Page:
Revenue Dept. failed to deliver timely child support payments
The state Department of Revenue, already under fire for a data breach of sensitive tax information, acknowledged Thursday that it has failed to deliver timely child support payments to about 1,500 parents in Massachusetts since the beginning of the year.
Revenue officials blamed the problem on a faulty computer system implemented in January and said it affected only a tiny percentage of the state’s 160,000 child support recipients. The Baker administration vowed to have the problem mostly fixed by this weekend.
But union officials who represent revenue workers say the issues appear more widespread than the department acknowledges and have disproportionately affected poor parents, many of them single mothers, who are struggling without the child support they are owed.
The breakdown has also affected another group of parents, mostly fathers, who are having far larger amounts than they are obligated to pay for child support garnished from their unemployment checks, according to officials at SEIU Local 509.
That issue affected about 1,200 parents who don’t have custody of their kids this year, revenue officials said.
In a statement Thursday, Christopher C. Harding, the revenue commissioner, acknowledged problems with the child support system, saying there have been “some issues affecting less than 1 percent of payments to custodial parents.” He said the agency “anticipates resolving the vast majority of issues around outgoing payments by this weekend.”
Harding added that the Department of Revenue “apologizes to any customers who have been inconvenienced as we transition to the new system.”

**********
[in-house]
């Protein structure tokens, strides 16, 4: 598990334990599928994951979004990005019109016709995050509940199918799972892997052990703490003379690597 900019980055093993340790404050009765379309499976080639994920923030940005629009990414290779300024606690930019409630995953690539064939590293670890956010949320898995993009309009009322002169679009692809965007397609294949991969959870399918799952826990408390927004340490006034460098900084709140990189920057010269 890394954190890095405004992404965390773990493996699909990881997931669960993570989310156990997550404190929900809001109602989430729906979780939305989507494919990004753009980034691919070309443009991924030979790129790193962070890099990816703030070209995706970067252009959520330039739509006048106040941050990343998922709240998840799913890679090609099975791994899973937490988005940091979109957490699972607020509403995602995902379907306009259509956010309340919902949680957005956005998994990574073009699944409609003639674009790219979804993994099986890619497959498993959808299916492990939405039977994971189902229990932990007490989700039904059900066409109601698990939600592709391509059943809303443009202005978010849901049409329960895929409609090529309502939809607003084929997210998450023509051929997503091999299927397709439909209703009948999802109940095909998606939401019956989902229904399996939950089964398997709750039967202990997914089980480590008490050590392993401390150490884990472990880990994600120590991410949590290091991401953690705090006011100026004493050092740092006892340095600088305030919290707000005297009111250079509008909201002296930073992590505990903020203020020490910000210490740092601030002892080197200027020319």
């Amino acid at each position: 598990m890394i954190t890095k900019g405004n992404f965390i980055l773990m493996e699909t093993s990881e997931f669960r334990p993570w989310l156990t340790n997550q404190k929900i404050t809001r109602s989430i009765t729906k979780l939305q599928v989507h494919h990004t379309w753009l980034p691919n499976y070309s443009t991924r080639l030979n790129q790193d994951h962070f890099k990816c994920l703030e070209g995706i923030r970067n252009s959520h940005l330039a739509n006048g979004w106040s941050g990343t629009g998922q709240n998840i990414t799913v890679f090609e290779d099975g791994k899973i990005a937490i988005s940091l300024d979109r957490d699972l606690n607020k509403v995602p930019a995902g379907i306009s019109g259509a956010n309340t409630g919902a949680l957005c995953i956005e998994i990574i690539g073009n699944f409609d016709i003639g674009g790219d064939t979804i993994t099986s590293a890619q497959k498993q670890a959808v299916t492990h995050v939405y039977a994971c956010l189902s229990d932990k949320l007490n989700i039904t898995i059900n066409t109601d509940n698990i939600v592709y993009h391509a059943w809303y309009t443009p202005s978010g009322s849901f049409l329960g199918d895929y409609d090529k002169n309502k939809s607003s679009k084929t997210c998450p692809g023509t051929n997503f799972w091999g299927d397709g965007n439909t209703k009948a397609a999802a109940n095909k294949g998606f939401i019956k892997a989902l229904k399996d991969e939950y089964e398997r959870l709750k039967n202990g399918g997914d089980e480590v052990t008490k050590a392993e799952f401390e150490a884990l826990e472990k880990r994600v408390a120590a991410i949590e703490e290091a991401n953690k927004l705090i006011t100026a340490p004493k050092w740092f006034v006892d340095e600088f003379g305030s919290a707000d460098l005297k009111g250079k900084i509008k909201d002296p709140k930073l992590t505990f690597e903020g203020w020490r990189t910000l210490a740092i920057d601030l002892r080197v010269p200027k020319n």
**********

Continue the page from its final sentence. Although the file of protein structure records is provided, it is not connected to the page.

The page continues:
Union officials said the Baker administration is underplaying the severity of the problem.
“The agency claims that 99 percent of cases aren’t affected by glitches,” said Dave Foley, a child support enforcement specialist at the Department of Revenue who serves as chapter president of the agency’s union. “That could be true. But that 1 percent happens to be the most vulnerable population in the state — people who are on unemployment or welfare.”
The problems affecting child support recipients began in early January, when the department launched a new computer system built by Accenture, according to Foley and confirmed by the state.
The state has paid the company more than $19 million for child support enforcement since 2015, according to state records. Accenture referred questions to state revenue officials.
Foley said the problems with the system have not been fixed, leaving front-line employees in the dark about what steps are being taken to remedy the breakdown.
This year’s glitches, Foley said, are affecting low-income parents, primarily mothers, who have had their child support payments pocketed by the state when they go on welfare, in accordance with state policy. They are eligible to resume collecting child support when they leave the welfare rolls.
But the parents have been not been getting the child support checks they are owed because the computer systems at the Department of Revenue and the Department of Transitional Assistance, which oversees welfare, are not communicating properly, union officials said.